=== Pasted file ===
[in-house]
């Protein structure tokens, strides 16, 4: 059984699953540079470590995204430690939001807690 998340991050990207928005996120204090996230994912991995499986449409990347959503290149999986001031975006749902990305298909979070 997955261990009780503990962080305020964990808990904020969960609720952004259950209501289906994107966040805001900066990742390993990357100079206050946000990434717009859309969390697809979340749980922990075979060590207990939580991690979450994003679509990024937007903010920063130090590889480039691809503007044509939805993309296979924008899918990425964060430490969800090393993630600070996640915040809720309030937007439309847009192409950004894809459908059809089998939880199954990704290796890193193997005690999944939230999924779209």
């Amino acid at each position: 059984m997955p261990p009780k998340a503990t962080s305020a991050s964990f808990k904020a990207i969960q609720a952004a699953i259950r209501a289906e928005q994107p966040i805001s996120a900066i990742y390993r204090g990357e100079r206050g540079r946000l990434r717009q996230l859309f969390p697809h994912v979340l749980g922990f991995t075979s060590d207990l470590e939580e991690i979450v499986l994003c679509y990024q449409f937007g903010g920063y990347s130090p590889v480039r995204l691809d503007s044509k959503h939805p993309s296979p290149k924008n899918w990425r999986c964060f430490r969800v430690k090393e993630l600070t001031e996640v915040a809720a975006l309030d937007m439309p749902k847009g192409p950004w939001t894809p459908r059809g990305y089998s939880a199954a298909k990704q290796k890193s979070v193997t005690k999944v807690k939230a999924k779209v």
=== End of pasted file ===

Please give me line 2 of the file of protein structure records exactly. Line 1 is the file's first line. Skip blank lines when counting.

């Protein structure tokens, strides 16, 4: 059984699953540079470590995204430690939001807690 998340991050990207928005996120204090996230994912991995499986449409990347959503290149999986001031975006749902990305298909979070 997955261990009780503990962080305020964990808990904020969960609720952004259950209501289906994107966040805001900066990742390993990357100079206050946000990434717009859309969390697809979340749980922990075979060590207990939580991690979450994003679509990024937007903010920063130090590889480039691809503007044509939805993309296979924008899918990425964060430490969800090393993630600070996640915040809720309030937007439309847009192409950004894809459908059809089998939880199954990704290796890193193997005690999944939230999924779209």